Chanterelle mushrooms are popping up everywhere

The Atlanta Journal-ConstitutionAugust 27, 2013 


Do you think you have chanterelles growing in your yard? Don’t eat them until you know how to recognize them. A good place to start is the website maintained by the Mushroom Club of Georgia at


  • How to identify a chanterelle

    Do you think you have chanterelles growing in your yard? Don’t eat them until you know how to recognize them. A good place to start is the website maintained by the Mushroom Club of Georgia at

    Other good places to expand your mushroom knowledge include:

    Asheville Mushroom Club,

    North American Mycological Societies,

— Something small, orange and cheerful-looking caught my eye as my daughter and I were cutting through the shady, mossy part of our front yard. I bent down and plucked a mushroom that sprouted up during one of the torrential rainstorms that have been a key feature of this summer.

“I think it’s a chanterelle,” I said. I’ve been hearing stories of people all over Atlanta finding these mushrooms. Chef Chris Hall of Local Three restaurant in Buckhead had recently mentioned to me that he had harvested 25 pounds just outside the restaurant’s doors.

“We should eat it,” crowed my kid, excited about the prospect of front-yard foraging.

I did what any city boy who grew up in a family of doctors with a protective Jewish mother would do. I freaked. I threw the mushroom to the ground and lectured her about never, ever (ever, ever) harvesting a wild mushroom unless in the company of a certified plant biologist and a liver surgeon.

I did, however, post a mention of my find on Facebook. On this fertile field of cat fanciers and backyard barbecue enthusiasts, the amateur mycologists began popping up. “Post pictures!” they told me. Cap, side, stem.

I found my discarded mushroom, and as soon as I kneeled to the ground, I noticed another dozen nearby. That happy orange color. Those fluted edges.

I went on a few foraging blogs and sites and discovered pictures and descriptions of chanterelles (Cantharellus cibarius) and lookalike false chanterelles (Hygrophoropsis aurantiaca). The former are delicious; the latter may give you a stomachache but won’t put you in liver failure. The real chanterelle has “false gills” or soft ridges on the underside, while the false chanterelle has “true gills” like you would see on the underside of a portobello mushroom.

But there was a third, scary-sounding mushroom mentioned in the literature. The jack-o’-lantern (Omphalotus olearius) looks similar, though it has true gills. This mushroom grows on decaying tree stumps rather than out of the ground, and it can glow in the dark because of an enzyme called “luciferase.” Please don’t let me feed my family luciferase, I silently prayed.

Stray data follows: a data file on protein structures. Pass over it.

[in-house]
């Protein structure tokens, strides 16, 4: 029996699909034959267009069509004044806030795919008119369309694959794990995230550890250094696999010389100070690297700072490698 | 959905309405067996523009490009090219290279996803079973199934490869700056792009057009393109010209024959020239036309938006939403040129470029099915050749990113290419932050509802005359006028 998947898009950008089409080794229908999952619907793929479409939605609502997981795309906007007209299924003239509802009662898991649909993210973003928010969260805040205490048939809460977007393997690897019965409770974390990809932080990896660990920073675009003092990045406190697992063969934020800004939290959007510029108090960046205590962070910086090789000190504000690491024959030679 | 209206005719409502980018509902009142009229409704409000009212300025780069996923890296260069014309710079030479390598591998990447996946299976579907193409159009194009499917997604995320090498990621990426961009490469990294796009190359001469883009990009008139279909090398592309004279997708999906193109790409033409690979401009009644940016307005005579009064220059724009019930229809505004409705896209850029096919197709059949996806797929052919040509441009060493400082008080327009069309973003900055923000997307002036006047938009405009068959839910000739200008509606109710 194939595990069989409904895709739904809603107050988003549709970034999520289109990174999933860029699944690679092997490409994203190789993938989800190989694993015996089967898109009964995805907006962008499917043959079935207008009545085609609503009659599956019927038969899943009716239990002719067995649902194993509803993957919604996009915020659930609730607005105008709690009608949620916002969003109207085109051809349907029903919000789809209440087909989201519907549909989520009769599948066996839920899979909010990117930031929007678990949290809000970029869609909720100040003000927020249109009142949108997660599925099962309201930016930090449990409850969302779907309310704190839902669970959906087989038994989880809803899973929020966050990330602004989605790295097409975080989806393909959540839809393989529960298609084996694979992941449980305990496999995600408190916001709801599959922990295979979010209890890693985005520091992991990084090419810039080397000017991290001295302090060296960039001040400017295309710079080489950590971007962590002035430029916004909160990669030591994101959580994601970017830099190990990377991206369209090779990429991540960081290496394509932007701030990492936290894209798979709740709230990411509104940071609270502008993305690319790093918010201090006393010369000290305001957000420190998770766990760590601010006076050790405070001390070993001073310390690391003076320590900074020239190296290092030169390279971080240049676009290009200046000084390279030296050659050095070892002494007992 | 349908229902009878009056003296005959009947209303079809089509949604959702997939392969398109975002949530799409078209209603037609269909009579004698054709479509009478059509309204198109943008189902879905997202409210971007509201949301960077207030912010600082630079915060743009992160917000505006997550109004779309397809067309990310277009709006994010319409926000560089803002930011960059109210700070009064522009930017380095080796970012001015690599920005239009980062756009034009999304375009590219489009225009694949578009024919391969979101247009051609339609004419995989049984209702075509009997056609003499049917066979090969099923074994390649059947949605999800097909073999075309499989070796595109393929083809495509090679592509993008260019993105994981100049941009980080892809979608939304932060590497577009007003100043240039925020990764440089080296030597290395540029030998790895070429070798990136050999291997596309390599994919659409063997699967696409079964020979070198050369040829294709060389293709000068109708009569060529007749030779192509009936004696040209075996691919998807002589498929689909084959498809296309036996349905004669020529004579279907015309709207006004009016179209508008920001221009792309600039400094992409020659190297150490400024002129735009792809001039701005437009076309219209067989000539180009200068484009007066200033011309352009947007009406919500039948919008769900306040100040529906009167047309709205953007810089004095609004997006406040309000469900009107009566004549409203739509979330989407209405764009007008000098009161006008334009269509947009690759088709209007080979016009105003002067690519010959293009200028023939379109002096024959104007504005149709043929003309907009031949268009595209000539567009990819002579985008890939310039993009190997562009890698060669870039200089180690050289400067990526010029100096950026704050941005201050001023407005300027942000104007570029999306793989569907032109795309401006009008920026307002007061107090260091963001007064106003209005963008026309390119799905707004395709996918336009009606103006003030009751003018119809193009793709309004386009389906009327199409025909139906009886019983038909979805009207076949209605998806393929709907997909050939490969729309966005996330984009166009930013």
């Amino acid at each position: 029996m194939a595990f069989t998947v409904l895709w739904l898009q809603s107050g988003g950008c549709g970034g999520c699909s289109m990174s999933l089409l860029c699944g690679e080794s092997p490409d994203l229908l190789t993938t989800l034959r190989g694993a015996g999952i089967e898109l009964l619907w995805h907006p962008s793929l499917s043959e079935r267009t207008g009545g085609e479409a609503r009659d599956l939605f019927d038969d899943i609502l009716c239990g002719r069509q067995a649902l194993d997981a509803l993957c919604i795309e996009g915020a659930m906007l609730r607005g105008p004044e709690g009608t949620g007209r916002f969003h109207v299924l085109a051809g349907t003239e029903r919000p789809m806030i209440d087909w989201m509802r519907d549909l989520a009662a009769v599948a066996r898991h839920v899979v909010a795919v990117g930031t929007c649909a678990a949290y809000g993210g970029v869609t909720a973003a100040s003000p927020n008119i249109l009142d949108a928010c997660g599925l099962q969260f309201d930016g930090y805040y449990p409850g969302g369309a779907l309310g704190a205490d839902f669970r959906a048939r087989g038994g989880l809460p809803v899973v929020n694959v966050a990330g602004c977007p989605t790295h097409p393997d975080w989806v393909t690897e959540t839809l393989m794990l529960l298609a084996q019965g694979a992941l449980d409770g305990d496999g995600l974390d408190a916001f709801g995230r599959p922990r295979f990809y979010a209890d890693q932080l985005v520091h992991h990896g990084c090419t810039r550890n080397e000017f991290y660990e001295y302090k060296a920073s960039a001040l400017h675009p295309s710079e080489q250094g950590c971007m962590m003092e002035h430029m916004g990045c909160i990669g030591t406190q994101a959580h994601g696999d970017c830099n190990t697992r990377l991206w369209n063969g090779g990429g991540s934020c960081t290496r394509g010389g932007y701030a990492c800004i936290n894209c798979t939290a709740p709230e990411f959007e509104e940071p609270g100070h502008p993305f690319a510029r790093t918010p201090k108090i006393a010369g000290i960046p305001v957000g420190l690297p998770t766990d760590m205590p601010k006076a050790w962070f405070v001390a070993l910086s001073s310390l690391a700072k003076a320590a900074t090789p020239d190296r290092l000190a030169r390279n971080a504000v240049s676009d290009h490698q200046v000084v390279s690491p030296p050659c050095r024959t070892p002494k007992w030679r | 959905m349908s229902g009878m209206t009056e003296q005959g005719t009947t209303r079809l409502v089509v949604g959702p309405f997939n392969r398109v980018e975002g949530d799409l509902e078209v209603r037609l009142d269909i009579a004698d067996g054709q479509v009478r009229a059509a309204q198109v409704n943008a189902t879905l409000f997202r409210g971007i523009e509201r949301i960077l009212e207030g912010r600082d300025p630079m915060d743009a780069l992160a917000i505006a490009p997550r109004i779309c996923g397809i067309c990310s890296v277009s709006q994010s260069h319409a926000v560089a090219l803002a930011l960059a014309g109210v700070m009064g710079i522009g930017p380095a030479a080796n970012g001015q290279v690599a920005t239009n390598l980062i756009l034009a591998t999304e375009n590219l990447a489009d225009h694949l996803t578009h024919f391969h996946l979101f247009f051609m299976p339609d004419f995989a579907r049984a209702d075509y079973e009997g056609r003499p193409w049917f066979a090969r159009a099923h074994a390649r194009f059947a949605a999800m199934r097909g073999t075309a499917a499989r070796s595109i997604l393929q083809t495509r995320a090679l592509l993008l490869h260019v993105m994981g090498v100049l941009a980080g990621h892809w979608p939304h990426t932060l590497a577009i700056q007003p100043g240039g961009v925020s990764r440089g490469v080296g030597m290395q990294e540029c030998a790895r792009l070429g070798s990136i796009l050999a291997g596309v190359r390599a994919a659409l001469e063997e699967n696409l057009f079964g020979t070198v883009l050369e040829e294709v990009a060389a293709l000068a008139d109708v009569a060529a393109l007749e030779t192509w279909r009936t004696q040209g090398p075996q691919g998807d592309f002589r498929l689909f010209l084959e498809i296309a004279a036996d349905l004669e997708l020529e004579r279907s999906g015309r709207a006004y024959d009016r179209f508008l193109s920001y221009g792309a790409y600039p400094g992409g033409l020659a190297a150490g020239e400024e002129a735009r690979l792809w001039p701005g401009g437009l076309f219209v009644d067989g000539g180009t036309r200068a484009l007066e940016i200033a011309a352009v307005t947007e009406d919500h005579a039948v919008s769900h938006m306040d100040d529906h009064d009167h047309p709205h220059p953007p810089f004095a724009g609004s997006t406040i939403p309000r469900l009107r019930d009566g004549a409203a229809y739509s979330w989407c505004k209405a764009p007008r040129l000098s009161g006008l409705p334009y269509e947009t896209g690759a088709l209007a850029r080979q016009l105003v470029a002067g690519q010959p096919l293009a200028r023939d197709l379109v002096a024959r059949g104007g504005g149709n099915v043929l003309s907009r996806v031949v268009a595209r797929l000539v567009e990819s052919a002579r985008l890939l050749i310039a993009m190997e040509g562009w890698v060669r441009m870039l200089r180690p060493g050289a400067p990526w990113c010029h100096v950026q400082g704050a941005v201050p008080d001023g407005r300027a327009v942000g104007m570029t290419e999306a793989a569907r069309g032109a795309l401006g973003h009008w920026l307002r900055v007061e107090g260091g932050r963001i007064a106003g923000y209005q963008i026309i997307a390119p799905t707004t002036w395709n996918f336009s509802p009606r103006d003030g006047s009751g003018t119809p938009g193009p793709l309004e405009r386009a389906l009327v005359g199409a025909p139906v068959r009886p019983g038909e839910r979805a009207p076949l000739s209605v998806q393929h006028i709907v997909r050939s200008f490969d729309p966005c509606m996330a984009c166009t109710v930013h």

All but one of my Facebook friends thought I had a true chanterelle, based on the pictures I posted. One thought it looked like a false chanterelle but not a jack-o’-lantern. I looked at the mushrooms again, and they clearly had false gills, if not the distinctive apricot odor that some suggested I would smell. I cleaned them, put them in a bag in the refrigerator and left stern instructions not to touch them.

Since these mushrooms seemed to be popping up everywhere around Atlanta, so did discussion. A colleague mentioned in an offhand way the next day that the woods behind our office appeared to be full of orange mushrooms, though he wasn’t 100 percent sure they were chanterelles. Did I know what chanterelles looked like? I took off for the woods like a rabbit.

It didn’t take long to find them on a sun-dappled hillside, under a bough of trees misting water. Unlike the half-sun-baked mushrooms in my yard, these were soft and beautiful. I picked one, held it to my nose and inhaled the smell of apricot. These were the same as the mushrooms in my yard, just bigger and better. So I filled a grocery bag and scampered out of the woods.

That night, I made fresh pasta with farm eggs, which we rolled out, cut and draped over every rolling pin in the house to dry.

Following the advice of chef Todd Mussman of Muss & Turners (an eager mushroom and ramp forager), I seasoned the mushrooms and roasted them in a hot oven until they gave up their volume and color, then used them in the pasta sauce. The flavor had deepened, and the slips of mushroom had taken on a meaty texture.

It was the perfect rainy-night summer dinner, and so far, no one has gotten a stomachache.

News & Observer is pleased to provide this opportunity to share information, experiences and observations about what's in the news. Some of the comments may be reprinted elsewhere in the site or in the newspaper. We encourage lively, open debate on the issues of the day, and ask that you refrain from profanity, hate speech, personal comments and remarks that are off point. Thank you for taking the time to offer your thoughts.

Commenting FAQs | Terms of Service